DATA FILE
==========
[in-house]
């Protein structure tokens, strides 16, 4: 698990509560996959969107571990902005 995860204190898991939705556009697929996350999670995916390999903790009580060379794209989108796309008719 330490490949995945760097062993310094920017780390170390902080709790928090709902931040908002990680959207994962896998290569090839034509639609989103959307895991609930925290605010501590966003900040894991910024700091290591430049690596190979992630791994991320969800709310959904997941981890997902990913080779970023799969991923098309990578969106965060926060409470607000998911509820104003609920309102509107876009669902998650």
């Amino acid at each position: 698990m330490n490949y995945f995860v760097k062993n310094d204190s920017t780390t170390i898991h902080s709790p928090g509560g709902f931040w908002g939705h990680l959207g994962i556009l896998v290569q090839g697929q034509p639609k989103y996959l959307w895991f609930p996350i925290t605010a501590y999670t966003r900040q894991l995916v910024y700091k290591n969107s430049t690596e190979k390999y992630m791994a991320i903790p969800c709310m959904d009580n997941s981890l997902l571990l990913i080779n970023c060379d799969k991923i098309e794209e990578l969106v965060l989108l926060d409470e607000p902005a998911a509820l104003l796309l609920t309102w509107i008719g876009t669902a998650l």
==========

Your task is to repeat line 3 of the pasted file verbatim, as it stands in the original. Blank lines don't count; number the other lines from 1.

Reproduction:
């Amino acid at each position: 698990m330490n490949y995945f995860v760097k062993n310094d204190s920017t780390t170390i898991h902080s709790p928090g509560g709902f931040w908002g939705h990680l959207g994962i556009l896998v290569q090839g697929q034509p639609k989103y996959l959307w895991f609930p996350i925290t605010a501590y999670t966003r900040q894991l995916v910024y700091k290591n969107s430049t690596e190979k390999y992630m791994a991320i903790p969800c709310m959904d009580n997941s981890l997902l571990l990913i080779n970023c060379d799969k991923i098309e794209e990578l969106v965060l989108l926060d409470e607000p902005a998911a509820l104003l796309l609920t309102w509107i008719g876009t669902a998650l």